Type V construction consists of framing materials that include wood 2 x 4 or 2 x 6-inch studs. The outside of the framing members is covered with any number of materials as exterior siding. Depending upon the siding material, siding can either contribute to exterior fire spread or help to minimize fire spread. Nails, screws, or glue may be used to attach exterior siding. In the case of stucco, it is spread over a screen lattice that is attached to the framing studs.
Modern siding such as vinyl siding adds another petroleum-based fuel to the structural fire load. Vinyl siding is likely to produce dense, dark, oily, toxic smoke and will melt away from the side of the building. The siding covers combustible insulation or sheathing which becomes exposed to fire as the siding melts. These combustible materials may contribute to rapid fire development on the exterior of the structure and may extend fire spread to the interior.
Some structures include 6-inch exterior wall cavities for increased insulation. Homes with increased energy efficiency may use exterior insulation to provide the same or similar increased insulation.
Type V construction includes the use of a prefabricated wood truss system in place of solid floor joists. The truss system creates a large, open void between the floors of a structure, rather than the closed channel system found with solid wood floor joists. When wood I-beams are used, they are usually constructed of a central piece of thin plywood or wood composite, glued to two, 2 x 4-inch pieces, forming the top and bottom of the truss. These wood I-beams may have numerous holes cut in them to allow for electric, communication, and utility lines to be extended through them. Under fire conditions these plywood I-beams fail and burn much more rapidly than solid lumber.
Adhesives and other industrial glues are used more frequently in modern Type V construction to connect engineered structural members. Research shows that adhesives are no more or less reliable than other construction methods. Size-up, duration of the fire, and fireground actions at the scene are more important indicators of structural collapse than the construction methods used.

Fire considerations
• Important to make a quick aggressive fire attack to get water on the seat of the fire.

Video Demonstrations

Explore examples of different types of arrival reports. An example arrival report for each scenario below has been provided. Click on the image to expand; play the audio to listen to the arrival report specific to that image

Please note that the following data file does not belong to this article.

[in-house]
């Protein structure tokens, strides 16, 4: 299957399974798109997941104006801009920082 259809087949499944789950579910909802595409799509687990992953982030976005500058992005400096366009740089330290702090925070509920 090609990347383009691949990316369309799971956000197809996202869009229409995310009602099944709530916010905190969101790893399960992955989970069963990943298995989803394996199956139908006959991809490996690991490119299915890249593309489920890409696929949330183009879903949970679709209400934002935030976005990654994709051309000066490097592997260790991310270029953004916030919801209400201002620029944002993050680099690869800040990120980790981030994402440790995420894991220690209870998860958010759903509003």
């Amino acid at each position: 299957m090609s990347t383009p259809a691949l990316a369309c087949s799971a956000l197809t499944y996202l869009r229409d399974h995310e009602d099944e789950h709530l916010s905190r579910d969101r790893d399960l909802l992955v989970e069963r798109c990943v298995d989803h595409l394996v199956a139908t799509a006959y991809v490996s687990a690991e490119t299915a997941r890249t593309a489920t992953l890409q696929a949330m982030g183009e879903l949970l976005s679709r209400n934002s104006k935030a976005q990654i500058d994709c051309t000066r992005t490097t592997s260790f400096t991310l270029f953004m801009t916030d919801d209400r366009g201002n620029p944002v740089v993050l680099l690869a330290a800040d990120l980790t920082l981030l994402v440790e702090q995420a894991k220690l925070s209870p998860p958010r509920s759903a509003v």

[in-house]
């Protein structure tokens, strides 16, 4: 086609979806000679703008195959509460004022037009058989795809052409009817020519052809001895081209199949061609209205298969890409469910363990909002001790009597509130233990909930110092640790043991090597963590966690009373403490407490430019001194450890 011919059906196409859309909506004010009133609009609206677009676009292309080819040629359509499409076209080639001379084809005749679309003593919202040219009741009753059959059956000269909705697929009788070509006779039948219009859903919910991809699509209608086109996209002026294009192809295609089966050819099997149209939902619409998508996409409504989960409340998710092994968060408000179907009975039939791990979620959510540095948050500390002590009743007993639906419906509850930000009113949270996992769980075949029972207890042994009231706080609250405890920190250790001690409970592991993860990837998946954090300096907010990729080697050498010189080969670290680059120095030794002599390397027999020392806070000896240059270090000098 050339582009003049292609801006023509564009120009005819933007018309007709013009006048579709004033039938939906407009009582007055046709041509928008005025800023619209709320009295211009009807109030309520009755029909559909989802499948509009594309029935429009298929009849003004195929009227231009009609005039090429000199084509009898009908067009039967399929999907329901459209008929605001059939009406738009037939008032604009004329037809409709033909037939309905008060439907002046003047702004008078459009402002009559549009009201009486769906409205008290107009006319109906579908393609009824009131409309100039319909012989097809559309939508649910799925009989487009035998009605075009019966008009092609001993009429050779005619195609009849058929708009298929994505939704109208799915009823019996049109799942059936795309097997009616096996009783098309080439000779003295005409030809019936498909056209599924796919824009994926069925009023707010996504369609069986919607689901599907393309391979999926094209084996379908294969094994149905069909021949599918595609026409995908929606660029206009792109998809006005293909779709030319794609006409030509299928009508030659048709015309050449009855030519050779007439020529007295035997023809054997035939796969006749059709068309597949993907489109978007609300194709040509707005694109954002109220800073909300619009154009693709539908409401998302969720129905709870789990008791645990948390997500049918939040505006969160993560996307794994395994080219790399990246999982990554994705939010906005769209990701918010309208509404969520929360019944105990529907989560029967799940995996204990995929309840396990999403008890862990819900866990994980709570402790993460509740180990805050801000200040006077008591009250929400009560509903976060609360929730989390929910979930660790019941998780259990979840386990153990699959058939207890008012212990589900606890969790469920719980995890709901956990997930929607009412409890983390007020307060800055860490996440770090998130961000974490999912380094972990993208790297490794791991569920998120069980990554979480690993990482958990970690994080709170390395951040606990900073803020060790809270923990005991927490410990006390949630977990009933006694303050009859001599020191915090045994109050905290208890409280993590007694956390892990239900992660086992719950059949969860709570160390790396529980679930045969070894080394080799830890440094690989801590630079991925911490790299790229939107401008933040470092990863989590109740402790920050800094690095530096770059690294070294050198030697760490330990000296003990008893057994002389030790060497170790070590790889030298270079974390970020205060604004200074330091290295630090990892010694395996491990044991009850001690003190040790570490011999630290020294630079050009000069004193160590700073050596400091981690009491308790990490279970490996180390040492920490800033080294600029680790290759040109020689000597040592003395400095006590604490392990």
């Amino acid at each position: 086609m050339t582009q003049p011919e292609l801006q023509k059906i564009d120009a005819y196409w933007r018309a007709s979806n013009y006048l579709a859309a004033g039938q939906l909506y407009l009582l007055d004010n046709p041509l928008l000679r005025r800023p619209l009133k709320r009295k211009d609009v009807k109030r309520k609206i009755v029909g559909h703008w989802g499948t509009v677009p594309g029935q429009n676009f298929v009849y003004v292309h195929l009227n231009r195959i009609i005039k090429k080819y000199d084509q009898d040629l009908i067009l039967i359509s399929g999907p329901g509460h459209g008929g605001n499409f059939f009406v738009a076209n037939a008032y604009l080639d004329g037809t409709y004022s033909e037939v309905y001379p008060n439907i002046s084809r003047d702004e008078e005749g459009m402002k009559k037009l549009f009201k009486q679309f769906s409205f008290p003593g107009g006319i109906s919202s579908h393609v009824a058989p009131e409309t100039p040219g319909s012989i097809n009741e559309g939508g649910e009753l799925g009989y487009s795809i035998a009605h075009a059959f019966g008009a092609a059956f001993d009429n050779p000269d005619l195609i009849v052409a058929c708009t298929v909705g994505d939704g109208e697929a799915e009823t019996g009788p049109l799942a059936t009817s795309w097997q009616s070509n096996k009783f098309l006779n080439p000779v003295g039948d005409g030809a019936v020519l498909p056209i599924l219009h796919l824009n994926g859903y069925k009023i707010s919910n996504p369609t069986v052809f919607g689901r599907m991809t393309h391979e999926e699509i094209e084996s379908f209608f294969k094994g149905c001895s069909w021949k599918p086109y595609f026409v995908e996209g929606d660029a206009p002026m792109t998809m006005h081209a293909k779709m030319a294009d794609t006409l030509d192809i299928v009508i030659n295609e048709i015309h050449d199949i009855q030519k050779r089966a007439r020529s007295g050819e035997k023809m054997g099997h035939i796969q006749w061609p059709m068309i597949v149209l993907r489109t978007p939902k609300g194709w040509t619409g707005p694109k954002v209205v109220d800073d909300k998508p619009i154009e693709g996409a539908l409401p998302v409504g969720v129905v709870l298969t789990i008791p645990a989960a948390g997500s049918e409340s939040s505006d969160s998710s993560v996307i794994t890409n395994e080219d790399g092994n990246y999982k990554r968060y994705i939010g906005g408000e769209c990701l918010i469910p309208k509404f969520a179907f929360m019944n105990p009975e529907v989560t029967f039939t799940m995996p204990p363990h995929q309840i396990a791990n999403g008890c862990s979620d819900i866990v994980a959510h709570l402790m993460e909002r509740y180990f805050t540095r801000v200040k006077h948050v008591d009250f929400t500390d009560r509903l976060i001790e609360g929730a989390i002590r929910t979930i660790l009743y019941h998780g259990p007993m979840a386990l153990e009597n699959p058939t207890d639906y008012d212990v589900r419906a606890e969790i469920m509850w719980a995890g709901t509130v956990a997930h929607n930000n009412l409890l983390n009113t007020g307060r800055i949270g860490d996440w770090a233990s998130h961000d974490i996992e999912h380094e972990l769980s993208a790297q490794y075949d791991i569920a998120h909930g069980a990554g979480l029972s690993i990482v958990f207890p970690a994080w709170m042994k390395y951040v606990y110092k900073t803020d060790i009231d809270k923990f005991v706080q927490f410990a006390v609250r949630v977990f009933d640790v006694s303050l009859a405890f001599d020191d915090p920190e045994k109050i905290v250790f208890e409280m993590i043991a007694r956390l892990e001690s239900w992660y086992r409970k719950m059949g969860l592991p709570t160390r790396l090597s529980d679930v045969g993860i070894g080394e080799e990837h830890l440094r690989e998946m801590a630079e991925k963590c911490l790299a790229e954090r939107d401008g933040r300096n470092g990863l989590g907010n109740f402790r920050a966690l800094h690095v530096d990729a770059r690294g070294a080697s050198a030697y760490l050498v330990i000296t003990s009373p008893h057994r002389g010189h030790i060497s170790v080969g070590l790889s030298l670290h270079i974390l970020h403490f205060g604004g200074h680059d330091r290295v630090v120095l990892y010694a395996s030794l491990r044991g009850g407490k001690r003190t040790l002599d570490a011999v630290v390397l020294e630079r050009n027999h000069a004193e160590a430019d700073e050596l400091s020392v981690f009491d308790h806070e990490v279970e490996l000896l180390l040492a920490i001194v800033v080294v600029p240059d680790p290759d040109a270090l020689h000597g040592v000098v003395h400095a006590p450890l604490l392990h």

Type I Highrise
Type II
Type III
Type IV
Type V

After the initial arrival report, the 360 follow-up report is the second part of the first-due incident commander’s standard communications responsibility. The video at left will discuss the elements of the 360 follow-up report, and provide some examples as well as a few lessons learned from recent incidents.

Transfer of Command

This short presentation will provide details about situations in which command should be transferred, as well as how, why, and when to complete the transfer. The presentation concludes with an example of a Transfer of Command.

The video at right represents an example of a first arriving engine to a small commercial fire, including the initial officer’s arrival report, 360, follow-up report, initial assignments, thoughts, and actions. The video concludes with a face-to-face transfer of command with the first arriving Battalion Chief. The McNeil prop in this video represents a noncombustible auto shop with bay doors facing the Charlie side. The fire is in the auto bays on the Charlie side with heavy smoke showing. The Alpha side contains the offices in the building. For reference, please refer to the Operational Guidelines 04-03 A – E and 04-30 C for this exercise.

The RIC Officer plays an important role in firefighter safety and survival at the scene of a working fire. The brief video at left introduces some of the key principles and concepts of a RIC-specific size-up, cache establishment and team setup.

Educational Resources

Per SLCFD Policy 03-26 Promotional Qualifications, “candidates must have an Associate’s, Bachelor’s, or Master’s Degree from an accredited institution and successfully completed the Utah State Certification for Fire Service Officer Level I (FSO‐1), prior to the process registration deadline.” The department does not endorse any specific, accredited institutions. However, partnerships with the institutions listed below are in place and may be of benefit to SLCFD personnel seeking to obtain a secondary degree.

Contact the Utah Valley University Office of Admissions

Utah Valley University
800 West University Parkway | Orem, UT 84058

Request more information from Columbia Southern University

Columbia Southern University
21982 University Lane | Orange Beach, AL 36561

Officer Development Resources

Members of the Officer Development Committee have recommended the following books as resources that helped them in preparing to progress in their careers
Book Title Author Recommended By
Backbone: History, Traditions, and Leadership Lessons of Marine Corps NCOS Julia Dye Chris Valdez
Drive: the Surprising Truth About What Motivates Us Daniel Pink Rob Stafford
Extreme Ownership: How US Navy Seals Lead and Win Jocko Willink & Leif Babin Bob Silverthorne
Fire Officer’s Handbook of Tactics John Norman Rob Stafford
Firefighting Operations in High Rise and Standpipe-Equipped Buildings Dave McGrail Rob Stafford
Five Alarm Leadership Rick Lasky and John Salka Chris Valdez
From Buddy to Boss: Effective Fire Service Leadership Chase Sargent Chris Valdez
Incident Management for the Street-Smart Fire Officer Skip Coleman Chris Valdez
It’s Your Ship: Management Techniques from the Best Damn Ship in the Navy Captain D. Michael Abrashoff Karl Steadman
Leaders Eat Last: Why Some Teams Pull Together and Others Don’t Simon Sinek Rob Stafford
Leadership Strategy and Tactics (FM-02) Jocko Willink Bob Silverthorne
Mastering the Fire Service Assessment Center Anthony Kastros Shane Moser
Safety and Survival on the Fireground Vincent Dunn Chris Valdez
Step Up and Lead Frank Viscuso Shane Moser
The 21 Irrefutable Laws of Leadership John Maxwell Shane Moser
The Dichotomy of Leadership Jocko Willink & Leif Babin Bob Silverthorne
The Men, the Mission, and Me: Lessons from a Former Delta Force Commander Pete Blaber Rob Stafford

Speed of Trust: The One Thing That Changes Everything

Stephen M. R. Covey Kelly Carter